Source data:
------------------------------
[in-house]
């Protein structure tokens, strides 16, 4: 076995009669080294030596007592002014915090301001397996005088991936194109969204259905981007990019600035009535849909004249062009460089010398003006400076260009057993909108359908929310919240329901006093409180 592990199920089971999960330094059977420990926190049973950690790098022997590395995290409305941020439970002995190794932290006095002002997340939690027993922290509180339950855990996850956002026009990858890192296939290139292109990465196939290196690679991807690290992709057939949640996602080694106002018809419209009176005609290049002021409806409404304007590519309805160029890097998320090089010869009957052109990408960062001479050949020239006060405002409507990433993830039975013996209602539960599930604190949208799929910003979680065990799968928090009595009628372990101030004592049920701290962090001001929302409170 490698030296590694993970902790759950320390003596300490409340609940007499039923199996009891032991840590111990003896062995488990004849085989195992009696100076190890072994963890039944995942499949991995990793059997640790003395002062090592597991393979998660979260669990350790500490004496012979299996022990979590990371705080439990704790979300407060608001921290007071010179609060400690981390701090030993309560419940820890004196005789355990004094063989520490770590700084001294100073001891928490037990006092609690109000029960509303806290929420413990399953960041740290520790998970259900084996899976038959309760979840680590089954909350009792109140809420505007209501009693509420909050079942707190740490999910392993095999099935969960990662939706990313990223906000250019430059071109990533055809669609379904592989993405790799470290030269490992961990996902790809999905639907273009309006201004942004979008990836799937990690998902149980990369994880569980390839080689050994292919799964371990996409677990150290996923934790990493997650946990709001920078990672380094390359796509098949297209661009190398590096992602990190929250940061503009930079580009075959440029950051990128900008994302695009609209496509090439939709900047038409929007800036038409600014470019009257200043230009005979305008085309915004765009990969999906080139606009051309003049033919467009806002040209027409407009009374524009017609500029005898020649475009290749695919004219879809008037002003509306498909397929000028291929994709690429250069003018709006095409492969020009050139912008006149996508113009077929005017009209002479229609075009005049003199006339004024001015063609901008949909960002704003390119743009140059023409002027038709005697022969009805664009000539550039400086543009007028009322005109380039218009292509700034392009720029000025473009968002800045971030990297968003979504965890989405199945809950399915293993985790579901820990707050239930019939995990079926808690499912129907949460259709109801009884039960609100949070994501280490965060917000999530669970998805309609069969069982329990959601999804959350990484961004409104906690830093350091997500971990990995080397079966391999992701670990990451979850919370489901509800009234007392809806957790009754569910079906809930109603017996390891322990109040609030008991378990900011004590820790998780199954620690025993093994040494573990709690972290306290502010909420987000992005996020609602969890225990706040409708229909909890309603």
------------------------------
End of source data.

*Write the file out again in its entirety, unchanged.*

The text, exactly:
[in-house]
């Protein structure tokens, strides 16, 4: 076995009669080294030596007592002014915090301001397996005088991936194109969204259905981007990019600035009535849909004249062009460089010398003006400076260009057993909108359908929310919240329901006093409180 592990199920089971999960330094059977420990926190049973950690790098022997590395995290409305941020439970002995190794932290006095002002997340939690027993922290509180339950855990996850956002026009990858890192296939290139292109990465196939290196690679991807690290992709057939949640996602080694106002018809419209009176005609290049002021409806409404304007590519309805160029890097998320090089010869009957052109990408960062001479050949020239006060405002409507990433993830039975013996209602539960599930604190949208799929910003979680065990799968928090009595009628372990101030004592049920701290962090001001929302409170 490698030296590694993970902790759950320390003596300490409340609940007499039923199996009891032991840590111990003896062995488990004849085989195992009696100076190890072994963890039944995942499949991995990793059997640790003395002062090592597991393979998660979260669990350790500490004496012979299996022990979590990371705080439990704790979300407060608001921290007071010179609060400690981390701090030993309560419940820890004196005789355990004094063989520490770590700084001294100073001891928490037990006092609690109000029960509303806290929420413990399953960041740290520790998970259900084996899976038959309760979840680590089954909350009792109140809420505007209501009693509420909050079942707190740490999910392993095999099935969960990662939706990313990223906000250019430059071109990533055809669609379904592989993405790799470290030269490992961990996902790809999905639907273009309006201004942004979008990836799937990690998902149980990369994880569980390839080689050994292919799964371990996409677990150290996923934790990493997650946990709001920078990672380094390359796509098949297209661009190398590096992602990190929250940061503009930079580009075959440029950051990128900008994302695009609209496509090439939709900047038409929007800036038409600014470019009257200043230009005979305008085309915004765009990969999906080139606009051309003049033919467009806002040209027409407009009374524009017609500029005898020649475009290749695919004219879809008037002003509306498909397929000028291929994709690429250069003018709006095409492969020009050139912008006149996508113009077929005017009209002479229609075009005049003199006339004024001015063609901008949909960002704003390119743009140059023409002027038709005697022969009805664009000539550039400086543009007028009322005109380039218009292509700034392009720029000025473009968002800045971030990297968003979504965890989405199945809950399915293993985790579901820990707050239930019939995990079926808690499912129907949460259709109801009884039960609100949070994501280490965060917000999530669970998805309609069969069982329990959601999804959350990484961004409104906690830093350091997500971990990995080397079966391999992701670990990451979850919370489901509800009234007392809806957790009754569910079906809930109603017996390891322990109040609030008991378990900011004590820790998780199954620690025993093994040494573990709690972290306290502010909420987000992005996020609602969890225990706040409708229909909890309603």